NHS Shetland is “ramping up” its Brexit contingency planning following the “political hiatus” after Boris Johnson was established as Prime Minister.
Officials have been engaged with organisations nationally to secure continued levels of “goods and services” and availability of staff.
And senior managers have been doing the rounds of health centres gauging the views of staff about how it is to work for NHS Shetland and to be based in the isles.
At a local level, contingency plans have been put in place around securing the likes of food supplies.
Interim chief executive Simon Bokor-Ingram said that contingency plans that had been in place for a while have been revisited.
Locally, the NHS has also been “making sure that we understand the profile of the workforce” and how Brexit “affects staff that may have come from the EU.”
He said that the NHS was there to offer support to staff who may have concerns and that it was important for staff who have been recruited from the EU to realise they are valued members of the community.
Bokor-Ingram added: “Clearly I have picked up on the continuing frustration from some of our staff from outside of the UK who have given a commitment to continuing to live and work in Shetland.
He added that Shetland as a community continued to “make people welcome and to make clear that we value their place in the community and what they contribute to Shetland. I think it is important that we continue to say that.
“We have continued to have a dialogue with staff through the usual management channels and through some of our interactions that senior managers have across the organisation.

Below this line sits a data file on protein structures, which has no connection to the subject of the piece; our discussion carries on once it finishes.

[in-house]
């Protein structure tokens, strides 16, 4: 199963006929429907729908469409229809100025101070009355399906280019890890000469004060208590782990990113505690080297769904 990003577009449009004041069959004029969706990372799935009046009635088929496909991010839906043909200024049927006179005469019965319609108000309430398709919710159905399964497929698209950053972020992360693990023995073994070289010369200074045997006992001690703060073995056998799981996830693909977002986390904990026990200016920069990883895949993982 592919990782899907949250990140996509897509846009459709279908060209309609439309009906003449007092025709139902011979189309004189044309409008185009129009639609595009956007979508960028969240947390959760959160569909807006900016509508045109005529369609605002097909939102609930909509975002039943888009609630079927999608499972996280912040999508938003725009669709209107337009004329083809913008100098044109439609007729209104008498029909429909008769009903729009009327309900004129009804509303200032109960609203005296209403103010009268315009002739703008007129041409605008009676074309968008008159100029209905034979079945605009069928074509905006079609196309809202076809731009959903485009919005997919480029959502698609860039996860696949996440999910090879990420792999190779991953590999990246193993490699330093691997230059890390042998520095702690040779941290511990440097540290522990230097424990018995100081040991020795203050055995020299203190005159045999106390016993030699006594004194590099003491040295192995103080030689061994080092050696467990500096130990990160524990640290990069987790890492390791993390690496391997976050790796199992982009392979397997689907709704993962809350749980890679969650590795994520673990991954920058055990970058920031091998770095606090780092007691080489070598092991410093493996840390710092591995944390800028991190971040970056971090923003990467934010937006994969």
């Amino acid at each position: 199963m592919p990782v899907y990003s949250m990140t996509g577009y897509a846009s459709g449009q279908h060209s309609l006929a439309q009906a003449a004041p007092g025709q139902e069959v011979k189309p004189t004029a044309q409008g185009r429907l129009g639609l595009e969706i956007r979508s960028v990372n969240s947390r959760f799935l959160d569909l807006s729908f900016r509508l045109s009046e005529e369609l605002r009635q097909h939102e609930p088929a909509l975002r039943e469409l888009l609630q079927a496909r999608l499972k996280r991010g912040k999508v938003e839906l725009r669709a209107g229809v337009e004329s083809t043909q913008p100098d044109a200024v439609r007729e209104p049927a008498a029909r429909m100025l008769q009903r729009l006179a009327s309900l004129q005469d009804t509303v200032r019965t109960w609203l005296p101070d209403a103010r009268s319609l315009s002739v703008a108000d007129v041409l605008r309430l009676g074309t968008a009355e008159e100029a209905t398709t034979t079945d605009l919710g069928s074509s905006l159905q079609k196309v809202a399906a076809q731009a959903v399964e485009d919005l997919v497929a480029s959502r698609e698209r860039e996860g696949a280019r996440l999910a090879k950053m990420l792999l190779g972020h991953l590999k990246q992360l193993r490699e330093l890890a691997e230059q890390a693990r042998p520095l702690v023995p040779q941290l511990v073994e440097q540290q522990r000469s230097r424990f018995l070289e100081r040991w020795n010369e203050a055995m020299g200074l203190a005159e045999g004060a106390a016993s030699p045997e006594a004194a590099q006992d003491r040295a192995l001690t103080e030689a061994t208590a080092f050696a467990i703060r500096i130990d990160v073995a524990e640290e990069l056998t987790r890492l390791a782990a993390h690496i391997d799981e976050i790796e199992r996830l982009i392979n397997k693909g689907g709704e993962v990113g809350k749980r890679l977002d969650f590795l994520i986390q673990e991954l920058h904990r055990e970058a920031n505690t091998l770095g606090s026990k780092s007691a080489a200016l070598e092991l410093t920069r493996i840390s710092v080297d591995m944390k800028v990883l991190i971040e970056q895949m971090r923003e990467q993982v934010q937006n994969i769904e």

“We have to make clear that we value and welcome those staff from outside Shetland and from outside the UK; that we value their contribution to Shetland and we very much value them remaining in Shetland.
“I think it’s really important that they continue to do that. As a small community we can really make a difference here in terms of how people feel about the whole Brexit thing.”
Become a supporter of Shetland News
Shetland News is asking its many readers to consider start paying for their dose of the latest local news delivered straight to their PC, tablet or mobile phone.
Journalism comes at a price and because that price is not being paid in today’s rapidly changing media world, most publishers - national and local - struggle financially despite very healthy audience figures.
Most online publishers have started charging for access to their websites, others have chosen a different route. Shetland News currently has over 440 supporters who are all making small voluntary financial contributions. All funds go towards covering our cost and improving the service further.
Your contribution will ensure Shetland News can: -
- Bring you the headlines as they happen;
- Stay editorially independent;
- Give a voice to the community;
- Grow site traffic further;
- Research and publish more in-depth news, including more Shetland Lives features.
If you appreciate what we do and feel strongly about impartial local journalism, then please become a supporter of Shetland News by either making a single payment or monthly subscription.
Support us from as little as £3 per month – it only takes a minute to sign up. Thank you.Support Shetland News